New Orders Dip 1.0% for Durable Goods

Airplane orders slow again, but other orders clock in solid growth.

Feb 27, 2014 at 11:35AM

New orders for durable goods fell 1% to $225 billion for January, according to a Commerce Department report (link opens as PDF) released today. Much of the decline was driven by a 20.2% drop in demand for commercial aircraft, a volatile month-to-month category. Orders for all transportation-related equipment fell 5.6%. 

After December's 4.3% dip was revised to -5.3%, January's decrease proved slightly better than expected. Overall, analysts had predicted a 1.6% decline. Durable goods are items meant to last at least three years.



Excluding volatile transportation orders (which include aircraft), January's numbers look even better. Analyst expectations called for a slightly more subdued 0.4% decline, but actual orders saw 1.1% growth, meaning that most of the dip was due to transportation. Specifically, nondefense aircraft orders dropped 20.2% as airlines continue to close up shop on new orders.

As overall new orders declined, so did shipments and nondefense new orders for capital goods. Shipments decreased 0.4% for the second straight month of declines, while capital goods took a 3.9% dip.

In a sign of some hope ahead, both unfilled orders and inventories expanded. Unfilled orders edged up 0.1% for 11 months of increases over the last year, while inventories grew 0.3%. Both unfilled orders and inventories stand at their highest levels since data were first collected in 1992.

-- Material from The Associated Press was used in this report.



Try any of our Foolish newsletter services free for 30 days. We Fools may not all hold the same opinions, but we all believe that considering a diverse range of insights makes us better investors. The Motley Fool has a disclosure policy.

4 in 5 Americans Are Ignoring Buffett's Warning

Don't be one of them.

Jun 12, 2015 at 5:01PM

Admitting fear is difficult.

So you can imagine how shocked I was to find out Warren Buffett recently told a select number of investors about the cutting-edge technology that's keeping him awake at night.

This past May, The Motley Fool sent 8 of its best stock analysts to Omaha, Nebraska to attend the Berkshire Hathaway annual shareholder meeting. CEO Warren Buffett and Vice Chairman Charlie Munger fielded questions for nearly 6 hours.
The catch was: Attendees weren't allowed to record any of it. No audio. No video. 

Our team of analysts wrote down every single word Buffett and Munger uttered. Over 16,000 words. But only two words stood out to me as I read the detailed transcript of the event: "Real threat."

That's how Buffett responded when asked about this emerging market that is already expected to be worth more than $2 trillion in the U.S. alone. Google has already put some of its best engineers behind the technology powering this trend.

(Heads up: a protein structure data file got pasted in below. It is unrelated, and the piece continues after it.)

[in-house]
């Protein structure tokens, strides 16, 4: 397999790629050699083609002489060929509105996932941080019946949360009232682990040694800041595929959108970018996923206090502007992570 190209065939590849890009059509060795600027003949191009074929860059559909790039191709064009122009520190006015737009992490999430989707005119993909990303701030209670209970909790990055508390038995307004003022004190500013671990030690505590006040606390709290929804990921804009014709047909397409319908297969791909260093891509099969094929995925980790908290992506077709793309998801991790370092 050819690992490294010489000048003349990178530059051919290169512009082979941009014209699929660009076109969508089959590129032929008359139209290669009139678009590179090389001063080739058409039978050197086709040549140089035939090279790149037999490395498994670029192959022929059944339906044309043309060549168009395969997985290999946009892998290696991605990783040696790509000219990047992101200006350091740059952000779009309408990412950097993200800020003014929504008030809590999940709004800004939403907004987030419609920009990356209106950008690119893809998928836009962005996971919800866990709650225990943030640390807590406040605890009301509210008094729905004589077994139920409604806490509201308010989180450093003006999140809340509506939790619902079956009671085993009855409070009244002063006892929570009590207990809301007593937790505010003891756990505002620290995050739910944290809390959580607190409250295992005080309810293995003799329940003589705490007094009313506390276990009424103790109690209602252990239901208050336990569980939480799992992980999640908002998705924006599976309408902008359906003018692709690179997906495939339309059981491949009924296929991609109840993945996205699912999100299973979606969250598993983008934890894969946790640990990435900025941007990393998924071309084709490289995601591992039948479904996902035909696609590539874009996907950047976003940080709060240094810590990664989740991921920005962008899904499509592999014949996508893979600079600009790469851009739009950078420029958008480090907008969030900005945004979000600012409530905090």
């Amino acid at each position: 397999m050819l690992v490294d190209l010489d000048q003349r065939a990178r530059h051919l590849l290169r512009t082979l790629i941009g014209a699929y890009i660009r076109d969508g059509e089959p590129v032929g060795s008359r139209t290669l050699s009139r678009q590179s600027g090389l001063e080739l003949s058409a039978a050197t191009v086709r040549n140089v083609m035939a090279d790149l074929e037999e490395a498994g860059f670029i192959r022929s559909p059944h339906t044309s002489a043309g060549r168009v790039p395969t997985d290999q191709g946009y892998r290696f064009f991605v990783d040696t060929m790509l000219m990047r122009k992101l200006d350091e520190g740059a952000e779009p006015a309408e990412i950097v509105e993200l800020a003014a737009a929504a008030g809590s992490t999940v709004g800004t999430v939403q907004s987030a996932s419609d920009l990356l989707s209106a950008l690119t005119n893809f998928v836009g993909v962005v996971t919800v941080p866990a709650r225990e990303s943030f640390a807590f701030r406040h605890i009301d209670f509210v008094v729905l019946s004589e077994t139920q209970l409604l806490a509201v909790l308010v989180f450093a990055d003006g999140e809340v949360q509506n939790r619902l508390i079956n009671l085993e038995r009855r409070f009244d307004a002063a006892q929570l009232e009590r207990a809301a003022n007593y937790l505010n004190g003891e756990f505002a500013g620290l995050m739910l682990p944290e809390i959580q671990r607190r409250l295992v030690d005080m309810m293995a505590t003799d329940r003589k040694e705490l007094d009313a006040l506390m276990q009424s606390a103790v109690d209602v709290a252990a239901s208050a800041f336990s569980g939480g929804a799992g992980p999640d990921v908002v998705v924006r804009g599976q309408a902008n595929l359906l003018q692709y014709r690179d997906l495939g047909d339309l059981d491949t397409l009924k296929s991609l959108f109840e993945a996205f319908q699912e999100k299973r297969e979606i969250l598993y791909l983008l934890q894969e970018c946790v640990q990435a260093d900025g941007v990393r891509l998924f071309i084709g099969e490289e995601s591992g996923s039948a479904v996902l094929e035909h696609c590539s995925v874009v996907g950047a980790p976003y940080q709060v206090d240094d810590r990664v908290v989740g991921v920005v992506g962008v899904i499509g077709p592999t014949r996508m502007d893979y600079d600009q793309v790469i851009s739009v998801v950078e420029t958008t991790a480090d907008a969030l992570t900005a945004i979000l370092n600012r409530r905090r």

The amazing thing is, while Buffett may be nervous, the rest of us can invest in this new industry BEFORE the old money realizes what hit them.

KPMG advises we're "on the cusp of revolutionary change" coming much "sooner than you think."

Even one legendary MIT professor had to recant his position that the technology was "beyond the capability of computer science." (He recently confessed to The Wall Street Journal that he's now a believer and amazed "how quickly this technology caught on.")

Yet according to one J.D. Power and Associates survey, only 1 in 5 Americans are even interested in this technology, much less ready to invest in it. Needless to say, you haven't missed your window of opportunity. 

Think about how many amazing technologies you've watched soar to new heights while you kick yourself thinking, "I knew about that technology before everyone was talking about it, but I just sat on my hands." 

Don't let that happen again. This time, it should be your family telling you, "I can't believe you knew about and invested in that technology so early on."

That's why I hope you take just a few minutes to access the exclusive research our team of analysts has put together on this industry and the one stock positioned to capitalize on this major shift.

Click here to learn about this incredible technology before Buffett stops being scared and starts buying!

David Hanson owns shares of Berkshire Hathaway and American Express. The Motley Fool recommends and owns shares of Berkshire Hathaway, Google, and Coca-Cola.We Fools don't all hold the same opinions, but we all believe that considering a diverse range of insights makes us better investors. The Motley Fool has a disclosure policy.

©1995-2014 The Motley Fool. All rights reserved. | Privacy/Legal Information